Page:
In this picture, the man in white with a shaved head is the one who lights the fire for his father. (Or, brother, or wife, or son.) He walks around the funeral pyre three times clockwise, and three times counter clockwise before he torches. Notice the man, lower right corner, carrying a huge pan full of ashes on his head. The untouchables will go through the ashes and collect anything of value like gold fillings, or gold fibers before delivering the ashes to the river.

Here you see the body coming in under the red plastic. Under that is the body covered in a saffron robe with gold fibers. It is removed and along with the pallet thrown into a separate fire. Taking pictures of a cremation is forbidden, our guides tells us.

This body is getting a dip in the Sacred River before cremation. Pregnant women, infants, people who died of snake bite, people who have leprosy or anyone who renounces faith will not be cremated. Women are no longer allowed to attend cremations because they would often throw themselves into the fire to go to a better place with a loved one. The government forbids that now.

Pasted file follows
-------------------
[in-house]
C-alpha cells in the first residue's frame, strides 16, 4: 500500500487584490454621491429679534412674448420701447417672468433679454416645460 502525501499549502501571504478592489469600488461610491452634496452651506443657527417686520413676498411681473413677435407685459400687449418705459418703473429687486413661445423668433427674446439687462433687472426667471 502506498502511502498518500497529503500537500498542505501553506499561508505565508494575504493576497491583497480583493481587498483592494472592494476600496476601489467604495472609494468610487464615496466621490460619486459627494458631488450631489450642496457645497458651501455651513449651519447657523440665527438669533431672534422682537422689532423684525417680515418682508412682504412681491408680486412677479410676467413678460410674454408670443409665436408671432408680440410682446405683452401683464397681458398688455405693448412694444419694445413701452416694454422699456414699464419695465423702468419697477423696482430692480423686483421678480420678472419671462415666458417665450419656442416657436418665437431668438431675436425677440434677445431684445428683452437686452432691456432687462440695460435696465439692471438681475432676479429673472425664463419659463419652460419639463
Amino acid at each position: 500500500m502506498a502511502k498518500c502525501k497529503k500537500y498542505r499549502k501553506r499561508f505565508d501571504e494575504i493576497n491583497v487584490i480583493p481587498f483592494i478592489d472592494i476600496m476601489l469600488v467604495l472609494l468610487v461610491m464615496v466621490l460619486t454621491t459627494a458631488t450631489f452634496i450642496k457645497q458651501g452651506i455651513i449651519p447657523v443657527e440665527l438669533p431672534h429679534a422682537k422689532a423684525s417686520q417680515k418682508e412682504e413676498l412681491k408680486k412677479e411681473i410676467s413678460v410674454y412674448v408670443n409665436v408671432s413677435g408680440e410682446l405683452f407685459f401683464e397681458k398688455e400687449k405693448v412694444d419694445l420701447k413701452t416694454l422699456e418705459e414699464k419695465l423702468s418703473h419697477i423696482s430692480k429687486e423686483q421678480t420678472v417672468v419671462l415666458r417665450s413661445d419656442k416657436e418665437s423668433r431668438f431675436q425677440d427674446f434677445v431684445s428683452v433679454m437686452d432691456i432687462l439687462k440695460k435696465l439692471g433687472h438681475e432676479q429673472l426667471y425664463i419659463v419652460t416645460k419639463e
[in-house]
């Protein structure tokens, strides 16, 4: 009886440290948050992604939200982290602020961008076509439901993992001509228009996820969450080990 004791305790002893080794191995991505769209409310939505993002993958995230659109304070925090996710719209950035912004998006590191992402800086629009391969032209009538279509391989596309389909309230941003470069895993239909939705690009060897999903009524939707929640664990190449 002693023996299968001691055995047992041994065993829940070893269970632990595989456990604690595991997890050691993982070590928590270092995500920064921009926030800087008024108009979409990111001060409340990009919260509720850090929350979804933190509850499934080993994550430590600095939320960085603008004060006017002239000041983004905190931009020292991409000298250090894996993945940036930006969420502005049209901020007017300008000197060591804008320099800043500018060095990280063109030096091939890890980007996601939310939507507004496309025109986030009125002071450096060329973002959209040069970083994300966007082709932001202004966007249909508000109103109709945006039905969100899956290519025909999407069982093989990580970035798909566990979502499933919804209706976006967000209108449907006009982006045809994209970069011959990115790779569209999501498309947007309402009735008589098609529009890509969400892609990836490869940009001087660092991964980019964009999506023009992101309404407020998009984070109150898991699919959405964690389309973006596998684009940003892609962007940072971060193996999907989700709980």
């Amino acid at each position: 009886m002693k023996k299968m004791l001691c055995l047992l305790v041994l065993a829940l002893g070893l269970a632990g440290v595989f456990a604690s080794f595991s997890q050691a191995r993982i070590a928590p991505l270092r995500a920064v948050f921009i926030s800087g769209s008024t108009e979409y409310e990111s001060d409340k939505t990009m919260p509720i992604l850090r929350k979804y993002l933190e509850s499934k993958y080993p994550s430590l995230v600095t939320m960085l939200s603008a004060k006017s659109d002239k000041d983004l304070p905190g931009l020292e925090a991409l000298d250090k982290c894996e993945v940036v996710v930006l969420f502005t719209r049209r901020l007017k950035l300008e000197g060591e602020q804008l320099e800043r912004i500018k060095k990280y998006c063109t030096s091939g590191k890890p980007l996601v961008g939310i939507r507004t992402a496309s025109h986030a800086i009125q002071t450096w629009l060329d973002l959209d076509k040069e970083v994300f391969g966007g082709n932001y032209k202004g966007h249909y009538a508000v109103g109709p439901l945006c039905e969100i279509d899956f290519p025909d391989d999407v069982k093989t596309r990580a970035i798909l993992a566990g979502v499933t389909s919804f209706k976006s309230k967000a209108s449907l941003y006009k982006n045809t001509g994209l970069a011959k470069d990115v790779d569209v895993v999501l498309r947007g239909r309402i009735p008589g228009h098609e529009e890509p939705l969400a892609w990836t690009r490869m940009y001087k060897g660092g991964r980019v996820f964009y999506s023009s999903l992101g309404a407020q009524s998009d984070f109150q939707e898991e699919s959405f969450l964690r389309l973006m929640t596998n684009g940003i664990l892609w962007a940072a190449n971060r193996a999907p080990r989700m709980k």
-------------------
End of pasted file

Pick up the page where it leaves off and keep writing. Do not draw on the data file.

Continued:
The festival is very spiritual. It isn’t only about cremation. On the riverside are ghats where people register their dead, and arrange for prayers and a proper entrance into the hereafter.

This man is performing his own ritual with the candles, flowers, fire and bells.

The participants sometimes get into a state of ecstasy or trance.

Each ghat has a priest who records the death for the government and performs the ritual for his customer. The government records births and deaths now. Ranvir tells us that at one time, a person could go to his village priest and he would have the records of your father, your grandfather and whoever died before them, handed down from a former priest. This city is 4,000 years old and death is a cause for celebration.

The Ganges is a mecca for pilgrims to come and take a ritual dip and cleansing in the sacred waters.

Some may travel across the country and make it once in a lifetime to the Ganges. Others come every year.

Bathers are everywhere. Some bring vessels to take the precious water home with them.